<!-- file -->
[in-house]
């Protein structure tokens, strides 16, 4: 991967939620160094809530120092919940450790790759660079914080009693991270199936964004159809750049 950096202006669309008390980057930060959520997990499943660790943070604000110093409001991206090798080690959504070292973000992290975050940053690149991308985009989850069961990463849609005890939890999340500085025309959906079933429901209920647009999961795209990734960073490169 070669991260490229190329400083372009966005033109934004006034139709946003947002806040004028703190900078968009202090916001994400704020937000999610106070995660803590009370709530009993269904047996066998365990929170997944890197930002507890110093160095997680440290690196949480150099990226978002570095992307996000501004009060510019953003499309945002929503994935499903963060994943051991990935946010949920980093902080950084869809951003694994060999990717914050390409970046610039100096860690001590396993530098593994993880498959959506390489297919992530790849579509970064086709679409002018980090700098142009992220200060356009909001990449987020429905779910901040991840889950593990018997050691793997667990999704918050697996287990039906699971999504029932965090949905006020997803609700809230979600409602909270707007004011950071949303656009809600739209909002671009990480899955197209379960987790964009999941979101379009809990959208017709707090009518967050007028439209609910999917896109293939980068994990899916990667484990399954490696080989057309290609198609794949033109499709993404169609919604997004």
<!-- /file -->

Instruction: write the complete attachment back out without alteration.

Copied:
[in-house]
């Protein structure tokens, strides 16, 4: 991967939620160094809530120092919940450790790759660079914080009693991270199936964004159809750049 950096202006669309008390980057930060959520997990499943660790943070604000110093409001991206090798080690959504070292973000992290975050940053690149991308985009989850069961990463849609005890939890999340500085025309959906079933429901209920647009999961795209990734960073490169 070669991260490229190329400083372009966005033109934004006034139709946003947002806040004028703190900078968009202090916001994400704020937000999610106070995660803590009370709530009993269904047996066998365990929170997944890197930002507890110093160095997680440290690196949480150099990226978002570095992307996000501004009060510019953003499309945002929503994935499903963060994943051991990935946010949920980093902080950084869809951003694994060999990717914050390409970046610039100096860690001590396993530098593994993880498959959506390489297919992530790849579509970064086709679409002018980090700098142009992220200060356009909001990449987020429905779910901040991840889950593990018997050691793997667990999704918050697996287990039906699971999504029932965090949905006020997803609700809230979600409602909270707007004011950071949303656009809600739209909002671009990480899955197209379960987790964009999941979101379009809990959208017709707090009518967050007028439209609910999917896109293939980068994990899916990667484990399954490696080989057309290609198609794949033109499709993404169609919604997004």